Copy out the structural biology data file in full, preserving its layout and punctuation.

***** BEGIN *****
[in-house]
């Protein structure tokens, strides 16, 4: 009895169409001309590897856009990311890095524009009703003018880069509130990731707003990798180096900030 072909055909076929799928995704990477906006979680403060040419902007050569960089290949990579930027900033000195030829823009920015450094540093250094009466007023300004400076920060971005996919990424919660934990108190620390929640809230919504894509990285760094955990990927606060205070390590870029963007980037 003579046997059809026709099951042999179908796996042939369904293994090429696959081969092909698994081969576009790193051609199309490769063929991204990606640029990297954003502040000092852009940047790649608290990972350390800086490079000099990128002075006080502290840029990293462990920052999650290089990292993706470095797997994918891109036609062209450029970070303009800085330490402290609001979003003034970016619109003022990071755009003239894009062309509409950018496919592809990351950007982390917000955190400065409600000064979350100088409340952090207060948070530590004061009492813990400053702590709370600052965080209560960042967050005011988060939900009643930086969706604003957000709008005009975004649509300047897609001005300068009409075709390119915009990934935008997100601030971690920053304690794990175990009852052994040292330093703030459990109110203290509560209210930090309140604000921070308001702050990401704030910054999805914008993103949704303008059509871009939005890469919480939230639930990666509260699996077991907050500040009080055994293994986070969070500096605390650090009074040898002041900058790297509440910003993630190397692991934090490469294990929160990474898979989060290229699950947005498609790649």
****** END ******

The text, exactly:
[in-house]
């Protein structure tokens, strides 16, 4: 009895169409001309590897856009990311890095524009009703003018880069509130990731707003990798180096900030 072909055909076929799928995704990477906006979680403060040419902007050569960089290949990579930027900033000195030829823009920015450094540093250094009466007023300004400076920060971005996919990424919660934990108190620390929640809230919504894509990285760094955990990927606060205070390590870029963007980037 003579046997059809026709099951042999179908796996042939369904293994090429696959081969092909698994081969576009790193051609199309490769063929991204990606640029990297954003502040000092852009940047790649608290990972350390800086490079000099990128002075006080502290840029990293462990920052999650290089990292993706470095797997994918891109036609062209450029970070303009800085330490402290609001979003003034970016619109003022990071755009003239894009062309509409950018496919592809990351950007982390917000955190400065409600000064979350100088409340952090207060948070530590004061009492813990400053702590709370600052965080209560960042967050005011988060939900009643930086969706604003957000709008005009975004649509300047897609001005300068009409075709390119915009990934935008997100601030971690920053304690794990175990009852052994040292330093703030459990109110203290509560209210930090309140604000921070308001702050990401704030910054999805914008993103949704303008059509871009939005890469919480939230639930990666509260699996077991907050500040009080055994293994986070969070500096605390650090009074040898002041900058790297509440910003993630190397692991934090490469294990929160990474898979989060290229699950947005498609790649």